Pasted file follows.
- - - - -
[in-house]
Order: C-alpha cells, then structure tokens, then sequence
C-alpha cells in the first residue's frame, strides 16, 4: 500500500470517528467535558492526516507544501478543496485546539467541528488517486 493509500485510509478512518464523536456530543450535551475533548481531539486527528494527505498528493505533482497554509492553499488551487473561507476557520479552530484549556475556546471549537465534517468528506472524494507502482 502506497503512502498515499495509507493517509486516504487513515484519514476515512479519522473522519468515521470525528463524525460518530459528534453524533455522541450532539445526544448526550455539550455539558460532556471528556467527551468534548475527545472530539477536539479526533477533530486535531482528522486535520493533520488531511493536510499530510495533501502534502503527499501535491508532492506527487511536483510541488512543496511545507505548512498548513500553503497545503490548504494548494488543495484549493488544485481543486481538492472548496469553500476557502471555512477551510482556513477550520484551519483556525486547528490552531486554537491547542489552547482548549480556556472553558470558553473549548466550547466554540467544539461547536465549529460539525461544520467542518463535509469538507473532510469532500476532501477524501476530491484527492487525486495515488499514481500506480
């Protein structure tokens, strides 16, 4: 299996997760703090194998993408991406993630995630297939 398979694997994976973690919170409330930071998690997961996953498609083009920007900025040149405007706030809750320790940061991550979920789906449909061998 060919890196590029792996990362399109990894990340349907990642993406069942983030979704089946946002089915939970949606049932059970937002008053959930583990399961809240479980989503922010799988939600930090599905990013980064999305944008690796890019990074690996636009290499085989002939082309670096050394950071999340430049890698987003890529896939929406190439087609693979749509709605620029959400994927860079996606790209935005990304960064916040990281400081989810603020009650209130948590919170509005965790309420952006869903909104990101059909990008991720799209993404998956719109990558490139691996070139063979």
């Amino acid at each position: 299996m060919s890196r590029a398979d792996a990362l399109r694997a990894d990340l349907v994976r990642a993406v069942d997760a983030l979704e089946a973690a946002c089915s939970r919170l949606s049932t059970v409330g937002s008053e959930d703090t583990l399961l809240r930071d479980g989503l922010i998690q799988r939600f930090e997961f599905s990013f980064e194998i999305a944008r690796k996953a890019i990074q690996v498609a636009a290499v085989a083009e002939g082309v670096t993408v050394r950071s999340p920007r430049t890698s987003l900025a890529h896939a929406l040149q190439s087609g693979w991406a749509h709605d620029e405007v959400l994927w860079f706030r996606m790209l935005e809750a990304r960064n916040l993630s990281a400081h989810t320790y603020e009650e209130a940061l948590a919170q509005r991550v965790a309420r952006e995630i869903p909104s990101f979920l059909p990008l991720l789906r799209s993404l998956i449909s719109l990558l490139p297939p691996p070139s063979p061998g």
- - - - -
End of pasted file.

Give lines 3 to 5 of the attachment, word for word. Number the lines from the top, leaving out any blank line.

C-alpha cells in the first residue's frame, strides 16, 4: 500500500470517528467535558492526516507544501478543496485546539467541528488517486 493509500485510509478512518464523536456530543450535551475533548481531539486527528494527505498528493505533482497554509492553499488551487473561507476557520479552530484549556475556546471549537465534517468528506472524494507502482 502506497503512502498515499495509507493517509486516504487513515484519514476515512479519522473522519468515521470525528463524525460518530459528534453524533455522541450532539445526544448526550455539550455539558460532556471528556467527551468534548475527545472530539477536539479526533477533530486535531482528522486535520493533520488531511493536510499530510495533501502534502503527499501535491508532492506527487511536483510541488512543496511545507505548512498548513500553503497545503490548504494548494488543495484549493488544485481543486481538492472548496469553500476557502471555512477551510482556513477550520484551519483556525486547528490552531486554537491547542489552547482548549480556556472553558470558553473549548466550547466554540467544539461547536465549529460539525461544520467542518463535509469538507473532510469532500476532501477524501476530491484527492487525486495515488499514481500506480
């Protein structure tokens, strides 16, 4: 299996997760703090194998993408991406993630995630297939 398979694997994976973690919170409330930071998690997961996953498609083009920007900025040149405007706030809750320790940061991550979920789906449909061998 060919890196590029792996990362399109990894990340349907990642993406069942983030979704089946946002089915939970949606049932059970937002008053959930583990399961809240479980989503922010799988939600930090599905990013980064999305944008690796890019990074690996636009290499085989002939082309670096050394950071999340430049890698987003890529896939929406190439087609693979749509709605620029959400994927860079996606790209935005990304960064916040990281400081989810603020009650209130948590919170509005965790309420952006869903909104990101059909990008991720799209993404998956719109990558490139691996070139063979």
């Amino acid at each position: 299996m060919s890196r590029a398979d792996a990362l399109r694997a990894d990340l349907v994976r990642a993406v069942d997760a983030l979704e089946a973690a946002c089915s939970r919170l949606s049932t059970v409330g937002s008053e959930d703090t583990l399961l809240r930071d479980g989503l922010i998690q799988r939600f930090e997961f599905s990013f980064e194998i999305a944008r690796k996953a890019i990074q690996v498609a636009a290499v085989a083009e002939g082309v670096t993408v050394r950071s999340p920007r430049t890698s987003l900025a890529h896939a929406l040149q190439s087609g693979w991406a749509h709605d620029e405007v959400l994927w860079f706030r996606m790209l935005e809750a990304r960064n916040l993630s990281a400081h989810t320790y603020e009650e209130a940061l948590a919170q509005r991550v965790a309420r952006e995630i869903p909104s990101f979920l059909p990008l991720l789906r799209s993404l998956i449909s719109l990558l490139p297939p691996p070139s063979p061998g």